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Our research interests lie in the fundamental understanding of inherently multiscale and multiphysics energy systems. Such understanding is critical to systematically develop accurate models for prediction, optimization and design of such systems at relevant scales. We are interested in the entire lifecycle of multiscale models, from development (theory-driven; bottom-up) to deployment (application-driven; top-down). We are specifically focused on systems involving coupled (single and multiphase) flow and reactive transport processes in porous media, with applications spanning from geologic (e.g., rocks, vegetation) to engineered porous media (e.g., batteries, membranes). We contribute to the science of multiscale multiphysics systems by (i) developing new methods and technologies to improve current predictive and design capabilities, (ii) cutting down the time from model development to model deployment from years/decades to months/day to promptly address ever changing energy security scenarios, and (iii) by advancing the fundamental science associated with specific application areas. In our research, we broadly and ubiquitously use principles from engineering science and mechanics, applied mathematics, symbolic and numerical methods. We complement our theory development efforts through experimental data and microfluidic experiments. Currently, we are developing new tools in symbolic computing for multiscale models, hybrid algorithms, AI-aided multiscale algorithm development, and coarse-graining methods. Some of the application areas include CO2 sequestration and hydrogen storage, reactive transport and thermal runaway in battery packs, reactive transport in porous and fractured media, CFD-guided design of membrane systems for water purification, single and multi-phase reactive transport in unconventional formations.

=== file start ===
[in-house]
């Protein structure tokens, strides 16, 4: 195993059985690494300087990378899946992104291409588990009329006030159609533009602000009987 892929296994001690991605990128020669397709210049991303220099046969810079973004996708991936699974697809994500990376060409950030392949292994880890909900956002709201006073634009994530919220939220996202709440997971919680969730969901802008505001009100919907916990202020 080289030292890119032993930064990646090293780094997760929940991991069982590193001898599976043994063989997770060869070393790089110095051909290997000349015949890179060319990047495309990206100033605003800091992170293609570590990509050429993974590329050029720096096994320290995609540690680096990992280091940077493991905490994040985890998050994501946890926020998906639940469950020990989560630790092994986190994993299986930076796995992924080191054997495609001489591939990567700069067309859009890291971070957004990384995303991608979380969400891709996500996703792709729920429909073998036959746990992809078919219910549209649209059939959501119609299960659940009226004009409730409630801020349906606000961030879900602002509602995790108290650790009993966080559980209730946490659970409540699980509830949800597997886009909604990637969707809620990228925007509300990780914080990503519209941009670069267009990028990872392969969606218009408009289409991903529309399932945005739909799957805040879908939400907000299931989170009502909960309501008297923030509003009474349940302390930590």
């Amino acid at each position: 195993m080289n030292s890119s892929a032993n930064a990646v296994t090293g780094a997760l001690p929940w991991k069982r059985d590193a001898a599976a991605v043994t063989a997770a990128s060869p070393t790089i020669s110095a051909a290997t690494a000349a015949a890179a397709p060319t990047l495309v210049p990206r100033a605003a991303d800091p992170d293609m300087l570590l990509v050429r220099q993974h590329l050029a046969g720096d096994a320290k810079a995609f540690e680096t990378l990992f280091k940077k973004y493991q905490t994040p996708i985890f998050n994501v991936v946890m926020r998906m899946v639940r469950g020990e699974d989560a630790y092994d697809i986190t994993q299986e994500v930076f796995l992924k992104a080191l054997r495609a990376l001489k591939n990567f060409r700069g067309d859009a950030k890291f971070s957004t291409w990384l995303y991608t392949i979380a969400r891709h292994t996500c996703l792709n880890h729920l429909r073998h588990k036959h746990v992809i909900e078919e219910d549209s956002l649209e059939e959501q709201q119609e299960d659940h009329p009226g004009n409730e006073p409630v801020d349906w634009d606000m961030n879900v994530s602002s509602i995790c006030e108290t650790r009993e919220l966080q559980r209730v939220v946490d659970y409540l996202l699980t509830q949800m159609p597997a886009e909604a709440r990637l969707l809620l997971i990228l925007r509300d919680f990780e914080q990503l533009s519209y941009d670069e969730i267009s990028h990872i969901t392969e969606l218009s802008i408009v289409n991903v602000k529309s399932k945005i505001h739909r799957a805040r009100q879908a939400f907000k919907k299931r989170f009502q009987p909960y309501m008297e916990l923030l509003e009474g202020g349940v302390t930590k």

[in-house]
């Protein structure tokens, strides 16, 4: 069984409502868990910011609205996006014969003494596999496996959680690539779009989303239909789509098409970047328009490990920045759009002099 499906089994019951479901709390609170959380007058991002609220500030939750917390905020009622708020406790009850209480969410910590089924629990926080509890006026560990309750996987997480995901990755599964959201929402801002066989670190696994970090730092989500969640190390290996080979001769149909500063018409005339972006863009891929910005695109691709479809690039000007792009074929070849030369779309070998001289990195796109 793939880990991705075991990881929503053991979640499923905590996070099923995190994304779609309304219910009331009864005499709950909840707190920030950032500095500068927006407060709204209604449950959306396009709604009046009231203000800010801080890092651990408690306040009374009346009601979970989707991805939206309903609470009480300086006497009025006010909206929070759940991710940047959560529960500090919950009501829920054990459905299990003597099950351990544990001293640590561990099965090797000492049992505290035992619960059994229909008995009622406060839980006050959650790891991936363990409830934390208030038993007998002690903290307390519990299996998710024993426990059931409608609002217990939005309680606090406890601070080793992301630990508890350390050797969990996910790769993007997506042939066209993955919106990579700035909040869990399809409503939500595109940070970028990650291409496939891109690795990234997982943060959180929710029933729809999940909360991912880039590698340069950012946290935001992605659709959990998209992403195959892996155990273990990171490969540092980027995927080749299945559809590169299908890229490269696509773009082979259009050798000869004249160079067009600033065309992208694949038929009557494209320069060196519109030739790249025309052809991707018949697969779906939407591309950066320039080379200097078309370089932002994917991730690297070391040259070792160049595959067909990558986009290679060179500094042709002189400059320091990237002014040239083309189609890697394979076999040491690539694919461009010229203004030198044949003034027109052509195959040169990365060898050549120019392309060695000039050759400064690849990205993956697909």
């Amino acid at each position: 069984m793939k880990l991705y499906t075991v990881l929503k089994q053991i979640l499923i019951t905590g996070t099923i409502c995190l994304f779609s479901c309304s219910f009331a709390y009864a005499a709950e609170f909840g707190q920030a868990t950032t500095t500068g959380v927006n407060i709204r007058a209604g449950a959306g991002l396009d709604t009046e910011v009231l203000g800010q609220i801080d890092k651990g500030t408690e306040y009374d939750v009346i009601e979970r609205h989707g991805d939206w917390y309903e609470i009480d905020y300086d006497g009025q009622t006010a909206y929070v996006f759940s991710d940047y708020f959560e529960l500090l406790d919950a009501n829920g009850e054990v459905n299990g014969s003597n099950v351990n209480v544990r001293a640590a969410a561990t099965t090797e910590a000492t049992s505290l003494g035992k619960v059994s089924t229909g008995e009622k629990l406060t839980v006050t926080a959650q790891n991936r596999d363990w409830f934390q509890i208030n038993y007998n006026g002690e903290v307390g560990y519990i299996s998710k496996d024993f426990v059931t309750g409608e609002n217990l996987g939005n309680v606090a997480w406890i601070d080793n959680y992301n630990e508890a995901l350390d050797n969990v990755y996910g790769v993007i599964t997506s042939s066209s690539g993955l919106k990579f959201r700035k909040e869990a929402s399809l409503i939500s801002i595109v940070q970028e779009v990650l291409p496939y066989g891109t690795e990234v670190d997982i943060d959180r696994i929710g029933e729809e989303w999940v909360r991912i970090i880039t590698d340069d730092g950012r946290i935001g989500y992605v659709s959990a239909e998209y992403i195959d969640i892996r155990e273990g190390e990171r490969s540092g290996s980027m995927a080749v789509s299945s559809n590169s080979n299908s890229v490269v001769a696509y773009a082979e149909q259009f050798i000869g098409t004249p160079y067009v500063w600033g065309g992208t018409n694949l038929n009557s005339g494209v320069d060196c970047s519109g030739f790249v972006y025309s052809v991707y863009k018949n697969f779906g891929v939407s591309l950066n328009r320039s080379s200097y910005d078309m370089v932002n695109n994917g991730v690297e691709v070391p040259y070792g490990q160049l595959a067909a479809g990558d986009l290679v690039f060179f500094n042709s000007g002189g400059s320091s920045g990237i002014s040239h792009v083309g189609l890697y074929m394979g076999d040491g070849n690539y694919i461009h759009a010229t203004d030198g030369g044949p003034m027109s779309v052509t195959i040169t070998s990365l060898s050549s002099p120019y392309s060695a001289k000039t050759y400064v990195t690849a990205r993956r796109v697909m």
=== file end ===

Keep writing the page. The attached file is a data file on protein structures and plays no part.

Multiscale Modeling of Battery Systems: Electrochemical Transport and Thermal Runaway